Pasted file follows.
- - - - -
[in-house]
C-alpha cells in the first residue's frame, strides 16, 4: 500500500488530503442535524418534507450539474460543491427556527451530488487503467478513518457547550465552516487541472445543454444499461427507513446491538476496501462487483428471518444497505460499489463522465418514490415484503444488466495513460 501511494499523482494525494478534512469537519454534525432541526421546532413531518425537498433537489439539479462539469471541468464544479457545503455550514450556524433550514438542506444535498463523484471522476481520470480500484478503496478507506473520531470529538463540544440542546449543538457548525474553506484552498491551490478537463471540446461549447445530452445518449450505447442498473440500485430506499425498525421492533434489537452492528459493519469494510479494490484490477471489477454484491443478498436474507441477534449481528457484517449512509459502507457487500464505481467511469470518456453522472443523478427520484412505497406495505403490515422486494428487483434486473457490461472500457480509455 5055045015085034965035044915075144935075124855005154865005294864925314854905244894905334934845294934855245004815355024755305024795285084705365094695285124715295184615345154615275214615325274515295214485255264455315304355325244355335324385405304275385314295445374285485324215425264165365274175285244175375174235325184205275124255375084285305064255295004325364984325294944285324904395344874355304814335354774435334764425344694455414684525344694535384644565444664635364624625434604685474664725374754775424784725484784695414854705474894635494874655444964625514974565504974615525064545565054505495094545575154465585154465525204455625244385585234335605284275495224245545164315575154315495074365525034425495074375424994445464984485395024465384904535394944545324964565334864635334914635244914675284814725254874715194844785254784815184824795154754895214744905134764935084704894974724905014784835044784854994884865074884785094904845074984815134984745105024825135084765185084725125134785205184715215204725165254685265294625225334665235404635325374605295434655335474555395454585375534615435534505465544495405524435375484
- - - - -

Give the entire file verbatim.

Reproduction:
[in-house]
C-alpha cells in the first residue's frame, strides 16, 4: 500500500488530503442535524418534507450539474460543491427556527451530488487503467478513518457547550465552516487541472445543454444499461427507513446491538476496501462487483428471518444497505460499489463522465418514490415484503444488466495513460 501511494499523482494525494478534512469537519454534525432541526421546532413531518425537498433537489439539479462539469471541468464544479457545503455550514450556524433550514438542506444535498463523484471522476481520470480500484478503496478507506473520531470529538463540544440542546449543538457548525474553506484552498491551490478537463471540446461549447445530452445518449450505447442498473440500485430506499425498525421492533434489537452492528459493519469494510479494490484490477471489477454484491443478498436474507441477534449481528457484517449512509459502507457487500464505481467511469470518456453522472443523478427520484412505497406495505403490515422486494428487483434486473457490461472500457480509455 5055045015085034965035044915075144935075124855005154865005294864925314854905244894905334934845294934855245004815355024755305024795285084705365094695285124715295184615345154615275214615325274515295214485255264455315304355325244355335324385405304275385314295445374285485324215425264165365274175285244175375174235325184205275124255375084285305064255295004325364984325294944285324904395344874355304814335354774435334764425344694455414684525344694535384644565444664635364624625434604685474664725374754775424784725484784695414854705474894635494874655444964625514974565504974615525064545565054505495094545575154465585154465525204455625244385585234335605284275495224245545164315575154315495074365525034425495074375424994445464984485395024465384904535394944545324964565334864635334914635244914675284814725254874715194844785254784815184824795154754895214744905134764935084704894974724905014784835044784854994884865074884785094904845074984815134984745105024825135084765185084725125134785205184715215204725165254685265294625225334665235404635325374605295434655335474555395454585375534615435534505465544495405524435375484